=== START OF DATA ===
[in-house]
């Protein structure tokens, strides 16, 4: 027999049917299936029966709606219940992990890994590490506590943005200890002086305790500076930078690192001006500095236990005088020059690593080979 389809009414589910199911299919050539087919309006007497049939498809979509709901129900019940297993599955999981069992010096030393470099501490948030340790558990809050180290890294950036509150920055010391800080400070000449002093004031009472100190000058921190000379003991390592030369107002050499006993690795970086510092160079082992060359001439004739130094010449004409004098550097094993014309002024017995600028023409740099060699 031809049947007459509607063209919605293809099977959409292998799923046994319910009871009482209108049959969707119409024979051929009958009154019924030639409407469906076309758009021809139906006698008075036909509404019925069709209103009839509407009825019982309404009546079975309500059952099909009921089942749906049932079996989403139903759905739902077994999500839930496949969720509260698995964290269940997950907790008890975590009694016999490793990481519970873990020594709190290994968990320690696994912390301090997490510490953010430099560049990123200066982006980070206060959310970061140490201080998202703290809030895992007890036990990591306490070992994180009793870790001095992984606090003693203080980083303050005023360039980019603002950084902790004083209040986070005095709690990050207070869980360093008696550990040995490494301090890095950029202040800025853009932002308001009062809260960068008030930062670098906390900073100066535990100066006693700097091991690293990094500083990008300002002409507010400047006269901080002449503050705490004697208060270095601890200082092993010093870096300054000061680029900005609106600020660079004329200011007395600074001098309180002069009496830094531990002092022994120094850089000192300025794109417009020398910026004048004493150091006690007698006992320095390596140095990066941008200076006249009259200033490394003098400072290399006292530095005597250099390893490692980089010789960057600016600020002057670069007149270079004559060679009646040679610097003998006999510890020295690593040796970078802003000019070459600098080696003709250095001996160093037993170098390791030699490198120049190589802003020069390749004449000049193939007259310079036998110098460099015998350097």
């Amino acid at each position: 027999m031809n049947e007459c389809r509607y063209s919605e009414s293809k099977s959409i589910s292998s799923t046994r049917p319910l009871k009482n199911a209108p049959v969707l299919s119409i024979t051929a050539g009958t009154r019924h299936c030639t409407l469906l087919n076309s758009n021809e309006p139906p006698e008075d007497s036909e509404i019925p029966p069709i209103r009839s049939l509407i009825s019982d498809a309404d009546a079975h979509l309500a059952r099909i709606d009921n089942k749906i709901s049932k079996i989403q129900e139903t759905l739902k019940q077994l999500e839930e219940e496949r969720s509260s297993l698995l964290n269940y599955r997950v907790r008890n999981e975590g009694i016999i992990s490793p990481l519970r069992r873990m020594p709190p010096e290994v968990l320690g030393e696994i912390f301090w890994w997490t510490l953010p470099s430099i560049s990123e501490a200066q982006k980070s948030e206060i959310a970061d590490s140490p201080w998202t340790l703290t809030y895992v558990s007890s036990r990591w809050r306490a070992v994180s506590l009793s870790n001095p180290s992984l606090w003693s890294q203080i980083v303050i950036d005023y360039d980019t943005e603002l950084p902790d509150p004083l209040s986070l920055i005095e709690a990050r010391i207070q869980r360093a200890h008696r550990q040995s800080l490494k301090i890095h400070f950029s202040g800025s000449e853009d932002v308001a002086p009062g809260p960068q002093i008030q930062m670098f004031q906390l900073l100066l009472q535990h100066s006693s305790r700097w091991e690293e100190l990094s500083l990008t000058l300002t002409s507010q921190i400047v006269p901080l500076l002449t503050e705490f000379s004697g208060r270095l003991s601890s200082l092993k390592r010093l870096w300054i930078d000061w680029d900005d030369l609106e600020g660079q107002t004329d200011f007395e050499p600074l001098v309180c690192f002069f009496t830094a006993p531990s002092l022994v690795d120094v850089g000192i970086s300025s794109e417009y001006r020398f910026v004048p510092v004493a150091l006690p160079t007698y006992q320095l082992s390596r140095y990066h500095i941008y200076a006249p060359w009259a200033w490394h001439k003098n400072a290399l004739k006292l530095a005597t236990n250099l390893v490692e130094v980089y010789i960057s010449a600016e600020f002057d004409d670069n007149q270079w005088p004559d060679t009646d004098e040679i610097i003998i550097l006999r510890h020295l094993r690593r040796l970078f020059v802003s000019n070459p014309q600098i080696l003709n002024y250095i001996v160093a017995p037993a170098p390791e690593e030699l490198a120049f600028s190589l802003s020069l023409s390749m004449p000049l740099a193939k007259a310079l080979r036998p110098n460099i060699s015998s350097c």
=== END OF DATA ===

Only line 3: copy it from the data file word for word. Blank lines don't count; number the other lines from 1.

């Amino acid at each position: 027999m031809n049947e007459c389809r509607y063209s919605e009414s293809k099977s959409i589910s292998s799923t046994r049917p319910l009871k009482n199911a209108p049959v969707l299919s119409i024979t051929a050539g009958t009154r019924h299936c030639t409407l469906l087919n076309s758009n021809e309006p139906p006698e008075d007497s036909e509404i019925p029966p069709i209103r009839s049939l509407i009825s019982d498809a309404d009546a079975h979509l309500a059952r099909i709606d009921n089942k749906i709901s049932k079996i989403q129900e139903t759905l739902k019940q077994l999500e839930e219940e496949r969720s509260s297993l698995l964290n269940y599955r997950v907790r008890n999981e975590g009694i016999i992990s490793p990481l519970r069992r873990m020594p709190p010096e290994v968990l320690g030393e696994i912390f301090w890994w997490t510490l953010p470099s430099i560049s990123e501490a200066q982006k980070s948030e206060i959310a970061d590490s140490p201080w998202t340790l703290t809030y895992v558990s007890s036990r990591w809050r306490a070992v994180s506590l009793s870790n001095p180290s992984l606090w003693s890294q203080i980083v303050i950036d005023y360039d980019t943005e603002l950084p902790d509150p004083l209040s986070l920055i005095e709690a990050r010391i207070q869980r360093a200890h008696r550990q040995s800080l490494k301090i890095h400070f950029s202040g800025s000449e853009d932002v308001a002086p009062g809260p960068q002093i008030q930062m670098f004031q906390l900073l100066l009472q535990h100066s006693s305790r700097w091991e690293e100190l990094s500083l990008t000058l300002t002409s507010q921190i400047v006269p901080l500076l002449t503050e705490f000379s004697g208060r270095l003991s601890s200082l092993k390592r010093l870096w300054i930078d000061w680029d900005d030369l609106e600020g660079q107002t004329d200011f007395e050499p600074l001098v309180c690192f002069f009496t830094a006993p531990s002092l022994v690795d120094v850089g000192i970086s300025s794109e417009y001006r020398f910026v004048p510092v004493a150091l006690p160079t007698y006992q320095l082992s390596r140095y990066h500095i941008y200076a006249p060359w009259a200033w490394h001439k003098n400072a290399l004739k006292l530095a005597t236990n250099l390893v490692e130094v980089y010789i960057s010449a600016e600020f002057d004409d670069n007149q270079w005088p004559d060679t009646d004098e040679i610097i003998i550097l006999r510890h020295l094993r690593r040796l970078f020059v802003s000019n070459p014309q600098i080696l003709n002024y250095i001996v160093a017995p037993a170098p390791e690593e030699l490198a120049f600028s190589l802003s020069l023409s390749m004449p000049l740099a193939k007259a310079l080979r036998p110098n460099i060699s015998s350097c």